Let me explain.

This is where the underbelly of ‘dominance’ rears its ugly head.

“They need to come to me” <thereby establishing some aspect of subservience and feeds the sense of ‘dominant position’>. And it is not a one-off. And they do it .. every .. frickin’ … day. They never truly “go among the people” nor do they unite by inserting themselves into any opposing groups <people who may not agree> opening up to say “let me be part of what you want.”  This person’s entire leadership style is driven by an insecurity of ‘dominant position’ perceptions and they fear ‘stepping down’ from that position for fear it will expose the fact they are not really ‘above’ anyone other than in title.

In other words, they fear looking small.

And therein lies the larger lesson.

Good leaders don’t become smaller when they among people or go to people rather than make people go to them. They know there are no ‘little people’, but rather only big responsibilities of which everyone has but they fear smallness.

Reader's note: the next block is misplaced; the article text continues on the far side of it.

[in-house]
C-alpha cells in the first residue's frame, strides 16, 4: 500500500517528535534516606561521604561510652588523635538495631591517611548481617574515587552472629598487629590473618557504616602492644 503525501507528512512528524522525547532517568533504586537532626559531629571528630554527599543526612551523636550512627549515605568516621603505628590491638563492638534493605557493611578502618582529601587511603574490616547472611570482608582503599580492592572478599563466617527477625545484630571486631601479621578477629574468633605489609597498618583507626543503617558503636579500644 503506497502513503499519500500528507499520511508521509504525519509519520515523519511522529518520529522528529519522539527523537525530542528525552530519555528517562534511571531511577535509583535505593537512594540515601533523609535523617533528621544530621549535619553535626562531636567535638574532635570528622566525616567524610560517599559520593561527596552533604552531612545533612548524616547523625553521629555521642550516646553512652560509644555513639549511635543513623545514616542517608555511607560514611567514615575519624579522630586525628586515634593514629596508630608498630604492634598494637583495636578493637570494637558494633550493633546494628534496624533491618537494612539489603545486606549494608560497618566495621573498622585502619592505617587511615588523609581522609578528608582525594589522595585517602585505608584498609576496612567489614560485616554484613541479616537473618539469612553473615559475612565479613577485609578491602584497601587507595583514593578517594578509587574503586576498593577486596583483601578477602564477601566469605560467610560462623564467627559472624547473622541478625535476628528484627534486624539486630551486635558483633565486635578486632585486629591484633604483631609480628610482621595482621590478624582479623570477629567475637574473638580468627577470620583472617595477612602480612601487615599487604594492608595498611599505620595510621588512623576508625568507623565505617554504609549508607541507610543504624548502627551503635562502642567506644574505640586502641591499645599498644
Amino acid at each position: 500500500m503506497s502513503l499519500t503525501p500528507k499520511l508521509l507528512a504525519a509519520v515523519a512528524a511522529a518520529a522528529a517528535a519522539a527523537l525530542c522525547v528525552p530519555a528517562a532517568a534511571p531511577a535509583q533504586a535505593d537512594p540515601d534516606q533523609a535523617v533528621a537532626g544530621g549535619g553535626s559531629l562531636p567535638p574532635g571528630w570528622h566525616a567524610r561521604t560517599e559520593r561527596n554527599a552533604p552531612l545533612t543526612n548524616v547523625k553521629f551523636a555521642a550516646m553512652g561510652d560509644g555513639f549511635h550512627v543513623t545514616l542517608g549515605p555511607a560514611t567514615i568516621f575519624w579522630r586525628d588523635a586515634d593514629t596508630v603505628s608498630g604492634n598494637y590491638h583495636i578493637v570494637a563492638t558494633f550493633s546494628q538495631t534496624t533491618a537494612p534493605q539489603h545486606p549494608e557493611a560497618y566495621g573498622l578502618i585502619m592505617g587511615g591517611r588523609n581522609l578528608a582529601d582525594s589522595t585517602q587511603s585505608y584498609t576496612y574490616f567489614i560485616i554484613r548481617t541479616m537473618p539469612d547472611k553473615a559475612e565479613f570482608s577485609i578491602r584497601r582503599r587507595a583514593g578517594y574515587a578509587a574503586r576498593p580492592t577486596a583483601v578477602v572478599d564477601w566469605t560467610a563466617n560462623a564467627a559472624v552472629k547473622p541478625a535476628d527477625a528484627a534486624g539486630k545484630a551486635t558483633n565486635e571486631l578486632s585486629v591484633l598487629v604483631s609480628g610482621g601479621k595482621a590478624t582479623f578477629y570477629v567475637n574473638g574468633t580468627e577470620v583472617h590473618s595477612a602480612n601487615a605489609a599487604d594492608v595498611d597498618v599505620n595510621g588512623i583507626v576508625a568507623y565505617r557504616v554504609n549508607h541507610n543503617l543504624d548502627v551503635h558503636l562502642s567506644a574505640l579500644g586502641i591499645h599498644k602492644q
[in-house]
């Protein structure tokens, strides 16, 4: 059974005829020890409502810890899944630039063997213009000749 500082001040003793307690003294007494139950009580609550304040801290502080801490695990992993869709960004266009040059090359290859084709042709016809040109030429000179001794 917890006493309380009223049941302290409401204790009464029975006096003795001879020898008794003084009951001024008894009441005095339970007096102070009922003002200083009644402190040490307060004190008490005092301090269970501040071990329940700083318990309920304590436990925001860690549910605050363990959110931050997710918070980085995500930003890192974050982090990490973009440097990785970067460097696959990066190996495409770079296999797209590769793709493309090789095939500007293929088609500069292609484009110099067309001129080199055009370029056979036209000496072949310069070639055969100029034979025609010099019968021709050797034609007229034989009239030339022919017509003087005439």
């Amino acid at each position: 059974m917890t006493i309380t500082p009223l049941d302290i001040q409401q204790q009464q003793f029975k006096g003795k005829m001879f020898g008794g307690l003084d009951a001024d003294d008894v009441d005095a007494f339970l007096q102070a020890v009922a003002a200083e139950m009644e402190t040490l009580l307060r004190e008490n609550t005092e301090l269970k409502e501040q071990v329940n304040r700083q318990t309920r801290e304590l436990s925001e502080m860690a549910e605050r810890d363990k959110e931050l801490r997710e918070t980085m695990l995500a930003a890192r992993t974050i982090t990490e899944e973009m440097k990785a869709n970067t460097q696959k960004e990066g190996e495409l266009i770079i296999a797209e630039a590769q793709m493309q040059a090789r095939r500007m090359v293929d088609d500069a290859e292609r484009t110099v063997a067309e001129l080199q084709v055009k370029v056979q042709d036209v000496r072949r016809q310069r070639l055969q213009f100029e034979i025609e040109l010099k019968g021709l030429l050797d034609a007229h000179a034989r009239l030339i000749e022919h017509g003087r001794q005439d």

Little people are little wherever they go or even if they sit in the corner office. Unfortunately for us a little leader knows this, uhm, and doesn’t know this. What I mean by that is they can sense their littleness therefore they go out of their way to stay within whatever cocoon of ‘bigness trappings’ to encourage the belief they have that they are actually big. And, yet, they don’t know this because they tend to have an oversized view of themselves <”should come to me” attitude>. They see themselves through a fairly warped view of self-relevance: “everyone else becomes more relevant by being around me therefore they become bigger in my bigness.” And that partially outlines their main fear. Loss of relevance.  Anyone who becomes more relevant than them is a danger. Loss of power, the illusion of or real, is the danger. Littleness is the danger they fear.

What that all means is that an insecure leader more often than not lives in a mentality in which everyone is treated as if they should be subservient.

Let me be clear.

No sane business leader <in this generation> has this attitude.

You cannot.

You cannot because you know many of the people working for you are actually smarter than you and a shitload more just may know something you do not know.